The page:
When the Bitcoin Foundation came under fire in May during the election of Brock Pierce as their new director, leading to ten prominent Foundation members resigning, Olivier said enough was enough. On Bitcoin’s official subreddit, he offered a $100,000 bounty for a radical new idea.
“I want to announce today that I am organizing a contest and giving $100,000 in Bitcoin, to a group that can come up with the best platform to make this happen,” he said. The deadline is today, the 17th of June, and it seems like “Project Douglas” has come up with an answer.
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Project Douglas is a team of developers Dennis McKinnon, Casey Kuhlman and Preston Byrne. For the past three weeks, the team claims they have not slept and have been working tirelessly on their answer to Janssens’ contest: Eris.
Using the Blockchain, a framework named DOA and an Association, Eris looks to be a new way for Bitcoin users to make decisions. However, according to the developers, Eris does not intend to be a replacement for the Foundation.
“We not intend, nor is our proposal designed, to replace or compete with the Bitcoin Foundation,” the developers said, “Using traditional forms of organizational governance, the Bitcoin Foundation has played a critical role in standardizing the Bitcoin protocol and encouraging adoption of cryptoprotocols’ use worldwide. We are grateful for its efforts and look forward to learning how we can work together.”
While the framework for their proposal is outlined in overwhelming detail on their website and Github, it’s incredibly lengthy and a bit difficult for the average user to understand. For that matter, it would be more beneficial to outline their key points in summary in this article.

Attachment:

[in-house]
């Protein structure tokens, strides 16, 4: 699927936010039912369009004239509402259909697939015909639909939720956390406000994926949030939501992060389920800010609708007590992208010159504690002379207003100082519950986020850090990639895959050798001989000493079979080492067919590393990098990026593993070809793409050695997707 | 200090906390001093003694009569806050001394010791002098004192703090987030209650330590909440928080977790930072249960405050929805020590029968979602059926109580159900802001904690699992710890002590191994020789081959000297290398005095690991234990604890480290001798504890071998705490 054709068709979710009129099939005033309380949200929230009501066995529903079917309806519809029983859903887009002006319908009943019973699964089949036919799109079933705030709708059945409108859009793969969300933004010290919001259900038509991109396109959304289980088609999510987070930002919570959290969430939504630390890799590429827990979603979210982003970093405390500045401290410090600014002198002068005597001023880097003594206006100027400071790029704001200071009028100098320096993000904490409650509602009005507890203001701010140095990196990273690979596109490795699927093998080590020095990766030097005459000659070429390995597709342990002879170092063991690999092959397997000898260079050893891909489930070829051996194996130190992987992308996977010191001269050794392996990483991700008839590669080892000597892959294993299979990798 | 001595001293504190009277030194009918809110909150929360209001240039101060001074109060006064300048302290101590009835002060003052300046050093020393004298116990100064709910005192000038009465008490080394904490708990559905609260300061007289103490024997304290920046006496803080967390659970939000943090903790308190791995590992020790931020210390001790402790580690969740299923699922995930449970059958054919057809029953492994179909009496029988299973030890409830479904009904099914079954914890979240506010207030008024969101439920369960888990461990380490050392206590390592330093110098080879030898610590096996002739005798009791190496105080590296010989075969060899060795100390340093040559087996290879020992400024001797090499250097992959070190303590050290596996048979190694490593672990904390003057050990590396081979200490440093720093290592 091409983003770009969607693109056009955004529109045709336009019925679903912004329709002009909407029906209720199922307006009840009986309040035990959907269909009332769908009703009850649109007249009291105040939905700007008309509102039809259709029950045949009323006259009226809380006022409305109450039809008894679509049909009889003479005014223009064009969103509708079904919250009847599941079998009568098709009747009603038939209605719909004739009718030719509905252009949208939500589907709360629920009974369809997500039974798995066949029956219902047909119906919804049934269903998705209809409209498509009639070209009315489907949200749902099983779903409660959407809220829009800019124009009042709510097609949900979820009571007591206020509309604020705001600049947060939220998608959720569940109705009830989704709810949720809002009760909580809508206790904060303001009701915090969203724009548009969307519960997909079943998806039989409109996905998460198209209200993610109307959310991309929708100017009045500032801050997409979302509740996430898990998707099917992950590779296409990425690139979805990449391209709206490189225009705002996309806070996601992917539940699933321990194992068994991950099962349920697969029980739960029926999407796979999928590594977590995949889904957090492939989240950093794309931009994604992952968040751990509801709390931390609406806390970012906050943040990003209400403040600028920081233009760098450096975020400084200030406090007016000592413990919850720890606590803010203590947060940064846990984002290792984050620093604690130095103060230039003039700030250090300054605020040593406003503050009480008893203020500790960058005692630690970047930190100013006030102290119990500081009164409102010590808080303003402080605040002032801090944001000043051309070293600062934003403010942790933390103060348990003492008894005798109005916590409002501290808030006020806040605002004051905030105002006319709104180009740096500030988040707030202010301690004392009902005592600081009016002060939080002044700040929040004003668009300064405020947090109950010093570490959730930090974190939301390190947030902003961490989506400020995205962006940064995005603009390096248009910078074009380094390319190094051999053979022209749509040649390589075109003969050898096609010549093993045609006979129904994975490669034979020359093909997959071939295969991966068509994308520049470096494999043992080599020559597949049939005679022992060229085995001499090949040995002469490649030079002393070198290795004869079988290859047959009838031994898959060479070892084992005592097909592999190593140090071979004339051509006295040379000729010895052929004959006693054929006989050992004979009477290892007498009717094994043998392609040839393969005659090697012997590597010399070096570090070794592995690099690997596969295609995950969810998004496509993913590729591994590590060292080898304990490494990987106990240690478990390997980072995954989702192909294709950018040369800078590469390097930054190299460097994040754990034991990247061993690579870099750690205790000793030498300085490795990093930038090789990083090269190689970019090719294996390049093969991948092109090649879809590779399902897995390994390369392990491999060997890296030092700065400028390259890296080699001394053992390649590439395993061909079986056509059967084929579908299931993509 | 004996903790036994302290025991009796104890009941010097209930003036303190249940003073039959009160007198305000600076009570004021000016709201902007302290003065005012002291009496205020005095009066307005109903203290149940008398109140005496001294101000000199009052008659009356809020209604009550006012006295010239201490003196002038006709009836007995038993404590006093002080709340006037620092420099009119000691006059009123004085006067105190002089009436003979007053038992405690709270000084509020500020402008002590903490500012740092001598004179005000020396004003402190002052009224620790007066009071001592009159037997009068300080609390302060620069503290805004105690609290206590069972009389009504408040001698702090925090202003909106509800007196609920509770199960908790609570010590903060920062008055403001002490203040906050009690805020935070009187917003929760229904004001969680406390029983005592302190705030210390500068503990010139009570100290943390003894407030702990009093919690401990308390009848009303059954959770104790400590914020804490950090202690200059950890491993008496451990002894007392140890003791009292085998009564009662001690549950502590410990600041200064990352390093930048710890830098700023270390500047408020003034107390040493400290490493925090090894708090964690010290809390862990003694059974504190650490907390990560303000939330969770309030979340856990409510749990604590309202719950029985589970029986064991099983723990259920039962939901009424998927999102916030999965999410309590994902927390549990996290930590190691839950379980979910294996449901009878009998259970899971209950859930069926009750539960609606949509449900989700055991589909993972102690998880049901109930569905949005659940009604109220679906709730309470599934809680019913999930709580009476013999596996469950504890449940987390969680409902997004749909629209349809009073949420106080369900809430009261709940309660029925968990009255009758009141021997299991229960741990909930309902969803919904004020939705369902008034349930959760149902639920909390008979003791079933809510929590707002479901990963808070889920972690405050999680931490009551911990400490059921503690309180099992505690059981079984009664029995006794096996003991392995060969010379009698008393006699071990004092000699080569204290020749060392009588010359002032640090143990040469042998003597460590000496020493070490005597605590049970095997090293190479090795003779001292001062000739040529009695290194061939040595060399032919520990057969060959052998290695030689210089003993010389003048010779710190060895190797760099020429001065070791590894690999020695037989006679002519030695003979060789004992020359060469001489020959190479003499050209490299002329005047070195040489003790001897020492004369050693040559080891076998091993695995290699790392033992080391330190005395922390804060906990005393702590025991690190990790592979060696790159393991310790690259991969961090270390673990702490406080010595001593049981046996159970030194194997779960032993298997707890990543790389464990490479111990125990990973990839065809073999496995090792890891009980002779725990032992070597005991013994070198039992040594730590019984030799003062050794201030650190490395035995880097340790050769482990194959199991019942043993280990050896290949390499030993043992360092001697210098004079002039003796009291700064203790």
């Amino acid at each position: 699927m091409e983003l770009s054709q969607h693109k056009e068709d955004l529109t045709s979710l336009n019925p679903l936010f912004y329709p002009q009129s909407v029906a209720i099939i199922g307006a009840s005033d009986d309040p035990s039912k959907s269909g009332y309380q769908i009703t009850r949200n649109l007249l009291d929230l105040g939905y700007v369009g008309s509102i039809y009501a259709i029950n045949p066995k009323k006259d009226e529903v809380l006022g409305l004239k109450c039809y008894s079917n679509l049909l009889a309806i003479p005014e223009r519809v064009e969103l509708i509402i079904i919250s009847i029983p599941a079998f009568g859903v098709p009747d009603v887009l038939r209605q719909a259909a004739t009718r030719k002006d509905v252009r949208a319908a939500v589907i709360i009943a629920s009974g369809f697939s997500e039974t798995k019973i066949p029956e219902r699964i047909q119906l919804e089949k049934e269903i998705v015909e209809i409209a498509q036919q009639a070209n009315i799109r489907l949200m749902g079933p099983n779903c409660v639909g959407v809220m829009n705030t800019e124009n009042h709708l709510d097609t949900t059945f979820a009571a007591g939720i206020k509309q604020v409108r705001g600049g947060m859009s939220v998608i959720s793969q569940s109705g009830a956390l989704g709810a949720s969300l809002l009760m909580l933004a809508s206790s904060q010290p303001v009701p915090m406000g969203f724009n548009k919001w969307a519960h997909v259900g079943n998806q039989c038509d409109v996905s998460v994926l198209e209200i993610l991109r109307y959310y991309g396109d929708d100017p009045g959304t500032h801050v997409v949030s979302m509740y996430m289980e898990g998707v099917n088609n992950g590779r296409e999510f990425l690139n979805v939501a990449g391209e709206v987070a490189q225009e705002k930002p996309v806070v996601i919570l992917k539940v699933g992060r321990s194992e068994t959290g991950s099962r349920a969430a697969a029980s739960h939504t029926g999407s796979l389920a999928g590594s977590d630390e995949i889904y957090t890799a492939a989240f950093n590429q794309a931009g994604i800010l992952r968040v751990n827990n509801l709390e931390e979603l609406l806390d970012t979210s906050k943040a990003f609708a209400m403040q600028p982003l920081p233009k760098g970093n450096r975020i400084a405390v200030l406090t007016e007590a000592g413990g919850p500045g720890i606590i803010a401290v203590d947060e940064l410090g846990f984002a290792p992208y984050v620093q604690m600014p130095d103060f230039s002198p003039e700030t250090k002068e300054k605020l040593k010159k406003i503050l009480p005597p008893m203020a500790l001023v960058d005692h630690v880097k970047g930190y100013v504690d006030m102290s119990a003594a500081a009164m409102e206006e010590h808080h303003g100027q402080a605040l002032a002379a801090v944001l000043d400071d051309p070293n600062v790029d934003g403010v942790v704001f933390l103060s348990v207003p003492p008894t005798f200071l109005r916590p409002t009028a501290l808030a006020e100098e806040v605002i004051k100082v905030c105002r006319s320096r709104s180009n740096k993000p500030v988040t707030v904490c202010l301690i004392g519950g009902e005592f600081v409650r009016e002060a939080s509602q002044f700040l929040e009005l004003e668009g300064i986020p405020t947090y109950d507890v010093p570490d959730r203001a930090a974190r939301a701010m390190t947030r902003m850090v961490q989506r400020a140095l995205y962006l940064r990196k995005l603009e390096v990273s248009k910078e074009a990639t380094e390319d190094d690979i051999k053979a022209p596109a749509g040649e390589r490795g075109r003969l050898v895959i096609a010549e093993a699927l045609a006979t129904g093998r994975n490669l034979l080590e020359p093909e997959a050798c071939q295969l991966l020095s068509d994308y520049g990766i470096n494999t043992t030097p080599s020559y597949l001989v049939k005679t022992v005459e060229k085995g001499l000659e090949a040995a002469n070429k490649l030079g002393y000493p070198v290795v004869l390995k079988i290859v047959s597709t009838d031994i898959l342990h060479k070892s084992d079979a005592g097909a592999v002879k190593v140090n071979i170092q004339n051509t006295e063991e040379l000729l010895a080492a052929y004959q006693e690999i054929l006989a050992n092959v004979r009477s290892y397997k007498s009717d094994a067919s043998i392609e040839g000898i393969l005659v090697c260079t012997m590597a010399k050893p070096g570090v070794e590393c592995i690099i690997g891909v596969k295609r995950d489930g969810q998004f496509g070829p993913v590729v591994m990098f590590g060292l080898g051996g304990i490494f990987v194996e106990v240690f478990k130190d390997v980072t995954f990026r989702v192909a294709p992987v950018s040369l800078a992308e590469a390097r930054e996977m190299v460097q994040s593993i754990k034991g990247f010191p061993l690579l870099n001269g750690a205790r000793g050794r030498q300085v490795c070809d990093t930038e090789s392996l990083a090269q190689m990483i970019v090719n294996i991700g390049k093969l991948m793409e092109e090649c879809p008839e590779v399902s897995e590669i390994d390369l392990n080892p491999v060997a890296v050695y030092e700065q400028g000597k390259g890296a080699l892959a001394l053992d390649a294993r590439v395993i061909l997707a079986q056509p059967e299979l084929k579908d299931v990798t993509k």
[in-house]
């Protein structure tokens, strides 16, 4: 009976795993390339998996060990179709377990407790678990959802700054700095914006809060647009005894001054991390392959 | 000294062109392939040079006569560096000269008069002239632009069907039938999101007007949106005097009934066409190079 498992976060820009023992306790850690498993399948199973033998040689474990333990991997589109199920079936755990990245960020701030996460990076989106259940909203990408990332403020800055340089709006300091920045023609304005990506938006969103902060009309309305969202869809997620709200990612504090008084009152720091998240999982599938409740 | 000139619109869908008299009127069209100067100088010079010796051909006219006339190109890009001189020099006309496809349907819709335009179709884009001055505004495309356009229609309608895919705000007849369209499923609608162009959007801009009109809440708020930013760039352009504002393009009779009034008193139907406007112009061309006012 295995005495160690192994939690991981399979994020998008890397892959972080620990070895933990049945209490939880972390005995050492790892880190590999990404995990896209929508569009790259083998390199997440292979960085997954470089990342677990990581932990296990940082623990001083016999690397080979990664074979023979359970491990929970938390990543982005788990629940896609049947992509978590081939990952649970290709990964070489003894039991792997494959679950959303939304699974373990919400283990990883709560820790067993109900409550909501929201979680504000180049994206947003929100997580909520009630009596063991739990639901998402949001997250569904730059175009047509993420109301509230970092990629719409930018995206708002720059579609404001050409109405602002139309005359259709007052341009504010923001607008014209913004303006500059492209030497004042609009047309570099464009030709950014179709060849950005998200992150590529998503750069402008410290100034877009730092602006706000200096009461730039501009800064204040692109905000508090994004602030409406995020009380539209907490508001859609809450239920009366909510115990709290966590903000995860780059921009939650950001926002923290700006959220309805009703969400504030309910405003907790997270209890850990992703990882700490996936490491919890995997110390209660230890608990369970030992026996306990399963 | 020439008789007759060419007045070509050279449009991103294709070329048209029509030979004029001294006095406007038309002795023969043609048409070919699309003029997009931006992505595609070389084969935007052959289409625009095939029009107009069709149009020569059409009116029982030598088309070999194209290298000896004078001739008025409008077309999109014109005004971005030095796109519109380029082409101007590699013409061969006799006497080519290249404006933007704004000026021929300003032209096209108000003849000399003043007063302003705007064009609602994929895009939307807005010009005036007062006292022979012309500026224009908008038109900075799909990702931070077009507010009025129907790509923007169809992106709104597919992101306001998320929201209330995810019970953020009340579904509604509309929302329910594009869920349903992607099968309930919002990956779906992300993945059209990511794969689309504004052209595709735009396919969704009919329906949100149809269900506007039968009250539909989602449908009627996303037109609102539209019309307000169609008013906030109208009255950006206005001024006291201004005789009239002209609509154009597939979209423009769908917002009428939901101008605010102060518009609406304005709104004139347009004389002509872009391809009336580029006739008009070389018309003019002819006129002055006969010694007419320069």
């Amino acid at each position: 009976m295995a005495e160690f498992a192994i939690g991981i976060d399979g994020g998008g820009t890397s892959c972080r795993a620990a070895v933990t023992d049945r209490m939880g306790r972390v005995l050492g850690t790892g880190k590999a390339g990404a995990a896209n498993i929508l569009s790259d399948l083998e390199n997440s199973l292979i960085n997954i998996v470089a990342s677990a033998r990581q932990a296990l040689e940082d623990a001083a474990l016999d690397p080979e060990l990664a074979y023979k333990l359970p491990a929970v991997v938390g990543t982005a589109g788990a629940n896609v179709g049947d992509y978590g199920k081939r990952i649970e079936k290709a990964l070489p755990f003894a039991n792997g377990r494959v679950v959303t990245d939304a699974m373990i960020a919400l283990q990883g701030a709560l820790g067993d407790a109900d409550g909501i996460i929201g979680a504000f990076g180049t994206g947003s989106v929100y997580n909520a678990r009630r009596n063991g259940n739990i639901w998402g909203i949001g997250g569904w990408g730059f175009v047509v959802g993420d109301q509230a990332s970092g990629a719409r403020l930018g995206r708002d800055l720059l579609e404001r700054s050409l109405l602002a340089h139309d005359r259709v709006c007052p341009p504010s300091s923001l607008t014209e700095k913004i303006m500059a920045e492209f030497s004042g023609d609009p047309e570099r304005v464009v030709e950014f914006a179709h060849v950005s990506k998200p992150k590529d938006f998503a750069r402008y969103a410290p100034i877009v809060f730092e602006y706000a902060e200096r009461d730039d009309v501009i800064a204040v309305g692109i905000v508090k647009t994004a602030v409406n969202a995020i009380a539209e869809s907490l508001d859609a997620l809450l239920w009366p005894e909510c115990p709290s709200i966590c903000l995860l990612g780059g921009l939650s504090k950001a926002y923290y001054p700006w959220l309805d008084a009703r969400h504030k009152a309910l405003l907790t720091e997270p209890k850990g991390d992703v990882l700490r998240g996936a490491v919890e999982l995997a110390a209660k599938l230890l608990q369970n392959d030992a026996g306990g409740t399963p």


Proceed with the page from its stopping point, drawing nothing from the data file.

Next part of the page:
Eris is the overall program where users will be able to contribute. The program itself is not functional yet, but is planned to utilize chat rooms, crowd funding, voting and reputation system. As user’s reputation score improves, they will be allowed access to more responsibility.
The spectacular thing about Eris is that it won’t run on servers. It will run on a DAO system that Project Douglas has developed. Eris uses BitTorrent protocols for storage, Ethereum and user interaction in its proposal.
“Later versions of Eris will include a module for proposing, voting for, and funding the development of other applications or cryptoprotocols,” the dev team stated, “This will expand the functionality of the cryptocurrency ecosystem as a whole.”
DAO is the decentralized system supported by Project Douglas that allows for decision making based on the blockchain and the system supporting Eris. Users will be assigned positions based on their reputation score in four different categories: Citizen, Moderator, Executive and Judicial.
Citizen: Create and vote on proposals
Moderator: Monitor content
Executive: Create proposals and modify the DAO code
Judicial: Decide users’ continued participation when violations occur
While the proposal is an entry to claim the bounty proposed by Oliver Janesse, it does still propose a sort of “foundation” due to the need for a real world presence.